Various Artists

Memento: The Scene, The Music

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This compilation CD has nothing to do with the cool film about the detective who can't remember anything and has to write notes about his investigations all over his legs and so forth. Only in the vaguest sense of atmosphere could the film Memento and the nightclub of the same name in Gothenburg, Sweden, be said to have any similarities. Memento, like any happening nightclub, evokes a strange sense of mystery and alienation, kind of like a good film noir. Memento also happens to be a nightclub that is aligned with a musicians' organization of the same name -- so besides other eternal quests of nightclub management such as attracting clientele and selling booze to them, this club exists as a performance forum, the organization a kind of booster and support group. This sincere affiliation with musicians, which not every nightclub has by any stretch of the imagination, comes across as the most important goal of the CD compilation. Samplings from a large number of players, some of whom appear more than once, are presented in a reasonably organized program without very much of an attempt to capture the actual atmosphere of the club. Some of the recordings even originate from other settings such as Swedish radio productions. Someone who has not actually visited the club will not come away from this CD with much of a detailed impression other than the idea that the place is good for musicians. The imaginative way the curators use every inch of the space to stage events is not something than can be presented on a sound recording, let alone dozens of other colorful details. The way the sounds from the club filter out on to the busy boulevard it sits on, for example. Gawkers are attracted to the front door of Memento from nearby pizza and kebab parlors, some of them joining the throng inside.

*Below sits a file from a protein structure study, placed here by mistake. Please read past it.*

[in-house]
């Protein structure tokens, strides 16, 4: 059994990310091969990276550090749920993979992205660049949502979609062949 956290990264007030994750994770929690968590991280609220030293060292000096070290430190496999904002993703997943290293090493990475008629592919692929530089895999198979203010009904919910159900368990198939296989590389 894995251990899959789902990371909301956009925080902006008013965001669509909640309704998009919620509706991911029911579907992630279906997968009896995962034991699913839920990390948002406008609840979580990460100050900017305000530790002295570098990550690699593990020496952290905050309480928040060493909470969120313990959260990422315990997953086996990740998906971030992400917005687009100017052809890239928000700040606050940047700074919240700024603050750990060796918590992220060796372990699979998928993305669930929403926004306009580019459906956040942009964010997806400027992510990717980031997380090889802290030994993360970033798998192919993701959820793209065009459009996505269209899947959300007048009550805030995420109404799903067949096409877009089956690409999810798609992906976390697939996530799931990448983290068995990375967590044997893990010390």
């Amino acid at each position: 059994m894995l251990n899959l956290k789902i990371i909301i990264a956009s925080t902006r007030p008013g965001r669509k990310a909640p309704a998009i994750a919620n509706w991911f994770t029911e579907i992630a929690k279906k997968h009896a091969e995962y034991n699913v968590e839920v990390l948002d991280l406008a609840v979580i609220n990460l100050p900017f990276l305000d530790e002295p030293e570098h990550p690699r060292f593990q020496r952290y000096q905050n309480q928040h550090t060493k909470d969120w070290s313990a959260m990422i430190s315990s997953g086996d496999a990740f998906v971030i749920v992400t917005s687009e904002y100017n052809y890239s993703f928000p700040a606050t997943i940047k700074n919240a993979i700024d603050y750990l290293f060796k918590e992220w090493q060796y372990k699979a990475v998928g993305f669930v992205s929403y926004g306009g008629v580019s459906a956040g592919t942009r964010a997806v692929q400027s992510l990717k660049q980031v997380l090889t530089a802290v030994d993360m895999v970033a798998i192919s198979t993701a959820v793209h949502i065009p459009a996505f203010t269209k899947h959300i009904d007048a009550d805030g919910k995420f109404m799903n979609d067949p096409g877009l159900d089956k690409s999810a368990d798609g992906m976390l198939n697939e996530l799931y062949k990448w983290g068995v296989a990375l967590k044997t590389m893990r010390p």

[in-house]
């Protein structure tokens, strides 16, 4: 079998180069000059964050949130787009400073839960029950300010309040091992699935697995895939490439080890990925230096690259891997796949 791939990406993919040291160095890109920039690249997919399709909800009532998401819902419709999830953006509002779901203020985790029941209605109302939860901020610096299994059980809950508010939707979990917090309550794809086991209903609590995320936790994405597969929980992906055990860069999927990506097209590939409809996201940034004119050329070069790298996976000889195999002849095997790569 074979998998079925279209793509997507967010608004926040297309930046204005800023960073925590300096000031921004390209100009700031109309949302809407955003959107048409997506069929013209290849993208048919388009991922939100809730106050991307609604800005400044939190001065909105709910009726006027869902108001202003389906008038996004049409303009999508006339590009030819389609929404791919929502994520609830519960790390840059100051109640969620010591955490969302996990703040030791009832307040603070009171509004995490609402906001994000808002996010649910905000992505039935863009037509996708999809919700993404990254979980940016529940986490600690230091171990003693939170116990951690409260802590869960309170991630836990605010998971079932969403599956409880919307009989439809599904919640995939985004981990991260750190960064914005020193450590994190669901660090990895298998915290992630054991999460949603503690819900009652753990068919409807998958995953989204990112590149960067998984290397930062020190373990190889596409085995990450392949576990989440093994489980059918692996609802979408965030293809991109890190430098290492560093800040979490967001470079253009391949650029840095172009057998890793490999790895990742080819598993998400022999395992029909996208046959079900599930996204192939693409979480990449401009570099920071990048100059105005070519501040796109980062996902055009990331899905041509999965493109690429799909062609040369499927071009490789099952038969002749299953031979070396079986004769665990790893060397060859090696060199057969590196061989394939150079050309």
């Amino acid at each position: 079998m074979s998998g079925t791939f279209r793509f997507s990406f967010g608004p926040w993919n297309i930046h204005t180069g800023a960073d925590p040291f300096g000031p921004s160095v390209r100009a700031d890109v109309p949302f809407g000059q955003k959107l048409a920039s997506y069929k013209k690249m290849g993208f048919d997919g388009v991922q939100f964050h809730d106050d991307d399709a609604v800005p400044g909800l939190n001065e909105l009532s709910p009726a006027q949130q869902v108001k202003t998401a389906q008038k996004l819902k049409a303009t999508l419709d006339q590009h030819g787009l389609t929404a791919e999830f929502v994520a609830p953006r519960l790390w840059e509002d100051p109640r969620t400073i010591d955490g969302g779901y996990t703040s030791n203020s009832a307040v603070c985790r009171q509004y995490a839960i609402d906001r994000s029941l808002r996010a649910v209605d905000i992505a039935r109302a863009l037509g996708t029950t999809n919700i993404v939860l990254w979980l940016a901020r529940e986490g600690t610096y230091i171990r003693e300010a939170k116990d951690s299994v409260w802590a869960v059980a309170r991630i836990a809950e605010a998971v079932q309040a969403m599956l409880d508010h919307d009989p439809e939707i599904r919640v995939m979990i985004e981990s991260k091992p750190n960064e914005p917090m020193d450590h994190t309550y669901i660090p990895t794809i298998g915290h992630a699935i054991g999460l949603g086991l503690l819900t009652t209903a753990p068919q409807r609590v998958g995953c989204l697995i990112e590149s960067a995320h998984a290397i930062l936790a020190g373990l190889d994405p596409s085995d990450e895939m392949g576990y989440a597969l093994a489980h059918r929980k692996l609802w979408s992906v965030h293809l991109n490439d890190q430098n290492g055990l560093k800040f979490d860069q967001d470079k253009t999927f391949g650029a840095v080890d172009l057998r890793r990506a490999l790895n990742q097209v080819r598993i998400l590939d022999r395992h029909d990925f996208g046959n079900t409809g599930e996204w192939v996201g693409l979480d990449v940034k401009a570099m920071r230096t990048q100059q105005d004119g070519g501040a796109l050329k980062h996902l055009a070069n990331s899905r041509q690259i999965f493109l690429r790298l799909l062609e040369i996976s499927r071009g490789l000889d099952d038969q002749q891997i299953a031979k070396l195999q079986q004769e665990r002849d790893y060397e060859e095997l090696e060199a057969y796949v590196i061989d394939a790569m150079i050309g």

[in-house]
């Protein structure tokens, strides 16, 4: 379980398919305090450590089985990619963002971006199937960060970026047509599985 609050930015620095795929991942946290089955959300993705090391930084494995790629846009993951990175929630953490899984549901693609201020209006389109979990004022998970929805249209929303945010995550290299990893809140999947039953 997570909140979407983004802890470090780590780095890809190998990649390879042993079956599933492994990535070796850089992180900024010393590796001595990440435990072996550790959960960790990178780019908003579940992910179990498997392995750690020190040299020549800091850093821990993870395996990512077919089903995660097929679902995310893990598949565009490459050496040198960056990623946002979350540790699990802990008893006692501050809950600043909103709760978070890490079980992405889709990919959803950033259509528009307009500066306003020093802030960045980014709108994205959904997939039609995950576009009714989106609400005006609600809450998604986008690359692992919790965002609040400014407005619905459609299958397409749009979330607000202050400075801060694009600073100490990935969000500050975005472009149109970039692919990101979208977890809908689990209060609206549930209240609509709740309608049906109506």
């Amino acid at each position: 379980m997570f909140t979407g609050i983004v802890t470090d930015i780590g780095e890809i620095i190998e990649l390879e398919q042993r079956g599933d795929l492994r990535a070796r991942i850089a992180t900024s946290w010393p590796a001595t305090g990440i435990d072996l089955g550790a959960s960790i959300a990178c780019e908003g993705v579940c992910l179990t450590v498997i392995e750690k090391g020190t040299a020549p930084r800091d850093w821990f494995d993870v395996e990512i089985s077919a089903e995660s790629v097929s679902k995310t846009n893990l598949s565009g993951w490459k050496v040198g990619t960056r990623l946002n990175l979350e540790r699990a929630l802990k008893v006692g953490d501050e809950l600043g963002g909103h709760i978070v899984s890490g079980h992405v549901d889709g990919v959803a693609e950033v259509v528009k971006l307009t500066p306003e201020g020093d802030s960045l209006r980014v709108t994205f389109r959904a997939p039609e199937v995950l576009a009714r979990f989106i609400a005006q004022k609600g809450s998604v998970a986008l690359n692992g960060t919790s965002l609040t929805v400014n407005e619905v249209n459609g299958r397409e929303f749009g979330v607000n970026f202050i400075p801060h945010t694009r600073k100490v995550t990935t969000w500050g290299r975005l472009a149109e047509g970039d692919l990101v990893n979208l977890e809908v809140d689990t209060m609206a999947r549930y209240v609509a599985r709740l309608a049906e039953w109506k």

On one Thursday night at Memento, the triple-bill consisted of a hardcore punk band that played its entire set of 35 songs in 12 minutes, a Czech bluegrass cover trio and a Swedish hip hop duo. The first two bands set up on opposite sides of the large back room. The hip hop band opted to perform from the spiral staircase that leads up to the club's office, the audience massing below them. The 13 tracks on Memento: The Scene, the Music represent something of a bland listening experience in contrast, even taking into account the obvious difference in experienced excitement between a club night and a compilation CD. Rockers, jazzers and electronica folk have pretty much confiscated the welcome mat laid out by the producers of this CD. It is a quirky if not grating blend that, following strict rules of stylistic stereotyping, would not really appeal to the same person all the way through. That being a narrow-minded assumption, it is better to accept this as a document from an ongoing project of great interest and not worry about whether anyone will like it or not. Like all compilations, it may perhaps turn out to be of even greater value depending on what happens with the careers of the various participants. One band, Jason and the Argonauts, at least proves that the club isn't the only outfit clever enough to pluck a name from a great film. The Memento slice of the Gothenburg scene seems to be quite typical of what a listener might experience at the hands, mouths and feet of local musicians in many a burg. A lab assistant took the following glib notes before abandoning the project; she was inspired to go nightclubbing and couldn't wait for the last three tracks. Her incomplete notes are presented in order to fill in additional information about the music on Memento: The Scene, The Music: 1. Electronica. 2. Is it a saxophone that sounds like a harmonica? This is a fusion between the ECM|sound and a Sergio Leone soundtrack. 3. Butthole Surfers with a bridge that sounds like U2. 4. Late-period Miles Davis without the testicles. 5. Repeating tape loop or sample. 6. The saxophonist from before, Stefan Wistrand, playing more like John Coltrane, with a pianist, one of those things where they both play fast and try to hit the same note as each other every now and then. 7. Spacey drums. 8. Can't read this, something about "hard." There is a kind of harsh whistle sound effect that might normally be heard at a basketball game. 9. Softer jazz, with a good trombone player. 10. Noodly electric piano, one specific to a certain famous guitar company, like Chick Corea shortly after he discovered Scientology. That's all she wrote.